Claire Tourneur: Hey, it's you... broken ladder.
See more »

Alternate Versions

The film exists in four separate versions. The first is the significantly cut American 158-minute version released by Warner Bros. in theaters, and on VHS, LaserDisc, and some streaming platforms. Wenders has disparagingly referred this cut as the 'reader's digest version'. The second is a 179-minute cut that existed only on Japanese LaserDisc. The third is Wim Wenders' director's cut, which runs 300 minutes. This cut significantly expands scenes, motivates Claire's romantic involvement with Sam Farber and keeps it from seeming less frivolous and more the expression of a wounded heart, additional scenes in Japan, and in San Francisco with Allen Garfield as an evil car salesman (a take-off on his character in another Wenders film), and numerous other expansions/additions. This full-length version divided the film into three parts, all given episode names, and all with opening credits because it was originally intended for this version to be shown as three separate films, or as a mini-series. This 300-minute cut was only available on DVD in Germany, Italy and France. It was screened several times over the years in America and the UK: the National Film Theatre in London on Saturday 2nd July 1994, December 6, 1996 at the University of Washington, with director Wim Wenders attending, Jan. 14, 2001 at the American Cinematheque (with Wenders attending), February 24, 2001 at the Directors Guild of America Theater with Wenders announcing the film would be released on DVD. See more »


Claire's Theme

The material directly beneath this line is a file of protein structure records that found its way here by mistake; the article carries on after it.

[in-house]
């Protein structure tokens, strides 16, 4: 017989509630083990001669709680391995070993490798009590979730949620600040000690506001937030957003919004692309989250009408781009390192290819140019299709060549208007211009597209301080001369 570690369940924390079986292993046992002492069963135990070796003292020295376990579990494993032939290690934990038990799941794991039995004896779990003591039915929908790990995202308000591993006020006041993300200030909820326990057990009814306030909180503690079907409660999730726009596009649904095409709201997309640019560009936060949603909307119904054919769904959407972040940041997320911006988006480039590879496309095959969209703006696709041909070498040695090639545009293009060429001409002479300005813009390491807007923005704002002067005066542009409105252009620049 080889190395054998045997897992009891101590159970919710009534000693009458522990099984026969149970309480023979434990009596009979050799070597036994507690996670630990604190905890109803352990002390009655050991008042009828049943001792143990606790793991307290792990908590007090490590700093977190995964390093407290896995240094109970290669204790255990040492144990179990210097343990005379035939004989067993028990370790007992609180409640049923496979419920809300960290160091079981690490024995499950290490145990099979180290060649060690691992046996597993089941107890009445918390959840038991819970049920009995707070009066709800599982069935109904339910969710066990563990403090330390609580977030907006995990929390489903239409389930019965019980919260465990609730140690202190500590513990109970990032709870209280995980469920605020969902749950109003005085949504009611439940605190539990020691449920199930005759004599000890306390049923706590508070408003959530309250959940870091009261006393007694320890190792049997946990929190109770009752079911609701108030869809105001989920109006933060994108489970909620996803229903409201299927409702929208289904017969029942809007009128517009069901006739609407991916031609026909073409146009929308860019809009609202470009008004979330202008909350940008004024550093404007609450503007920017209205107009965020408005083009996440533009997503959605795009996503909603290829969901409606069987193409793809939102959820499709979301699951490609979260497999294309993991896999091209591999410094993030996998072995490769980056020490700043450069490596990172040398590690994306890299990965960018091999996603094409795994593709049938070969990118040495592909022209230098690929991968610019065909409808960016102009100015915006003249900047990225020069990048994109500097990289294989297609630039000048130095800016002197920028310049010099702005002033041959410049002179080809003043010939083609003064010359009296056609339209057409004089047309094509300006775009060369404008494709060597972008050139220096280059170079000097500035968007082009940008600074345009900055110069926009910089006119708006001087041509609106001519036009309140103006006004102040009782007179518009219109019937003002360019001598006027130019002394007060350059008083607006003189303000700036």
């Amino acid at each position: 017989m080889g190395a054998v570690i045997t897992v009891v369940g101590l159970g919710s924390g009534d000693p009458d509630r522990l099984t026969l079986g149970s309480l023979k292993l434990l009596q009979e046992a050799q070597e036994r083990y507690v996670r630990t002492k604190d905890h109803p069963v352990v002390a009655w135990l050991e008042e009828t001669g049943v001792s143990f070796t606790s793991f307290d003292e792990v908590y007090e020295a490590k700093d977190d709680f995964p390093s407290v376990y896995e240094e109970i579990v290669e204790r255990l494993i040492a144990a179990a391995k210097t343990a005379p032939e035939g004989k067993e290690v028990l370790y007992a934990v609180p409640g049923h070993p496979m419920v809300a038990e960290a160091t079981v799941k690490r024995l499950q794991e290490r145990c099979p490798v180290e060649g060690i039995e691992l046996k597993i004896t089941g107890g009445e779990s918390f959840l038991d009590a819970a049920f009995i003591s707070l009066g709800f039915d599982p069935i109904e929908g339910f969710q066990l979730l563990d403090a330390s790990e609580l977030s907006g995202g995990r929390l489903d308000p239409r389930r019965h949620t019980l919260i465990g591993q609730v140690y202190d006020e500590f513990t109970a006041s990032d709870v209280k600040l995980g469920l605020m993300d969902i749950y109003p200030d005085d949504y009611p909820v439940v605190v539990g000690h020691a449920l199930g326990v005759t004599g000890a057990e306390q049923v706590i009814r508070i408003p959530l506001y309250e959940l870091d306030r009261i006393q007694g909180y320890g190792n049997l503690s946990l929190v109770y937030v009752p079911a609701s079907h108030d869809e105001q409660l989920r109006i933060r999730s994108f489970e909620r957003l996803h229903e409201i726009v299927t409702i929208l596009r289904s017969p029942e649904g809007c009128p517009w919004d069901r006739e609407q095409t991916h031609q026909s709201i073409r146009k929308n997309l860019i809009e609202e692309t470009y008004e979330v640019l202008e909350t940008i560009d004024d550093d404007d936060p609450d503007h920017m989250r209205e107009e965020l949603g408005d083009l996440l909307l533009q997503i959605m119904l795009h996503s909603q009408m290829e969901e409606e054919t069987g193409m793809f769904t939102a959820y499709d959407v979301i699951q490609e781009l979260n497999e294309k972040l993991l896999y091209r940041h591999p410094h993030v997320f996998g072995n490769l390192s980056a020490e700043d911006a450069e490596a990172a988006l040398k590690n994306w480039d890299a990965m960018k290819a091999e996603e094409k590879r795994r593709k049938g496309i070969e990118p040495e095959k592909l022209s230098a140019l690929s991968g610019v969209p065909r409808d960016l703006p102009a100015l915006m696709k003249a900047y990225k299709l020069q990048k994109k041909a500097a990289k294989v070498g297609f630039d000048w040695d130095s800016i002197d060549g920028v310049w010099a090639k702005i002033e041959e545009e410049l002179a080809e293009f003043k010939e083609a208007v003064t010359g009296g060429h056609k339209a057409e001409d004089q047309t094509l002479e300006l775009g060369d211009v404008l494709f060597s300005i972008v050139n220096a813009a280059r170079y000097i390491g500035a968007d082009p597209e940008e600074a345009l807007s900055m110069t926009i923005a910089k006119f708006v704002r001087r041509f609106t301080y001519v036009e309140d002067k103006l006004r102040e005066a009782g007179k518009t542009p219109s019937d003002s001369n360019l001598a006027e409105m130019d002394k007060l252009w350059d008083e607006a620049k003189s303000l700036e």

Written by Graeme Revell
Performed by David Darling (cello solo)
Courtesy of Trans Glide Music BMI
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User Reviews

Very disappointing road movie – sprawling and lacking focus providing only occasional interest
21 April 2002 | by bob the mooSee all my reviews

At the end of 1999 the world is under threat as an Indian nuclear satellite spins out of control and slowly descends towards earth. Claire however has other problems, seeking solitude she gets mixed up with tow bank robbers and agrees to delivery the stolen money to Paris. On her journey she meets Trevor McPhee, who enlists her help to escape a man who is chasing him. Trevor steals some of Claire's money to continue his global journey. Claire pursues him across the Russia, America and Germany (with a detective and ex-boyfriend in tow) to find his quest is more emotional than it is criminal.

Wim Wenders – simply a great director, visionary in his own way. However here he bites off more than he can chew with an ambitious road movie that, like the satellite that threatens the earth, easily spins out of his control. The story starts intriguingly – Claire's journey is interesting and her globe trotting is at least entertaining. It doesn't have a great deal of humour – but it is light and it feels like Claire, Trevor and Eugene's journeys are all building to something.